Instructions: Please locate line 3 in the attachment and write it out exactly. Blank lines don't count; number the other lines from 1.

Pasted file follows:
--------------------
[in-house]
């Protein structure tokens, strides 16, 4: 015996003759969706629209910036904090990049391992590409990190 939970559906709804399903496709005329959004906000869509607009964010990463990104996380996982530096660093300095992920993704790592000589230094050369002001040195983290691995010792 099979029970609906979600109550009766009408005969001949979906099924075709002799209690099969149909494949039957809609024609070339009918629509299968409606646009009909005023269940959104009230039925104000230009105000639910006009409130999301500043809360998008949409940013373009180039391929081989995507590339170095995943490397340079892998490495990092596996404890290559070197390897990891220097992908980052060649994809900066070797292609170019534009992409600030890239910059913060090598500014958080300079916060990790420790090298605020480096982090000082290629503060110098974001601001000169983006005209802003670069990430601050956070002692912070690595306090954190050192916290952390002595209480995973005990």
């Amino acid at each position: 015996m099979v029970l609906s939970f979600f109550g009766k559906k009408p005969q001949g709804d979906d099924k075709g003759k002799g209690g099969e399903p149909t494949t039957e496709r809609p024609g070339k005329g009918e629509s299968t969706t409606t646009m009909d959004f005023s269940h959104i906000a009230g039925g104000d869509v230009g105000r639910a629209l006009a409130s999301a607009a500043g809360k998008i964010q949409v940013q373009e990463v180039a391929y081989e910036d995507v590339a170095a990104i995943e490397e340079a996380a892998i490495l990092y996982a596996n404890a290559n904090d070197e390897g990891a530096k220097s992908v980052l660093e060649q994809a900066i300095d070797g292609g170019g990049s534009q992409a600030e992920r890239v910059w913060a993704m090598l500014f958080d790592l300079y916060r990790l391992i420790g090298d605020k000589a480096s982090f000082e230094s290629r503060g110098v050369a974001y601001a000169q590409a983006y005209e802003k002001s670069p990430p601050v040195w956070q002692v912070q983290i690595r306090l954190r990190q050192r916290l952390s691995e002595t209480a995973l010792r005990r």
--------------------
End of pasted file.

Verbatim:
């Amino acid at each position: 015996m099979v029970l609906s939970f979600f109550g009766k559906k009408p005969q001949g709804d979906d099924k075709g003759k002799g209690g099969e399903p149909t494949t039957e496709r809609p024609g070339k005329g009918e629509s299968t969706t409606t646009m009909d959004f005023s269940h959104i906000a009230g039925g104000d869509v230009g105000r639910a629209l006009a409130s999301a607009a500043g809360k998008i964010q949409v940013q373009e990463v180039a391929y081989e910036d995507v590339a170095a990104i995943e490397e340079a996380a892998i490495l990092y996982a596996n404890a290559n904090d070197e390897g990891a530096k220097s992908v980052l660093e060649q994809a900066i300095d070797g292609g170019g990049s534009q992409a600030e992920r890239v910059w913060a993704m090598l500014f958080d790592l300079y916060r990790l391992i420790g090298d605020k000589a480096s982090f000082e230094s290629r503060g110098v050369a974001y601001a000169q590409a983006y005209e802003k002001s670069p990430p601050v040195w956070q002692v912070q983290i690595r306090l954190r990190q050192r916290l952390s691995e002595t209480a995973l010792r005990r």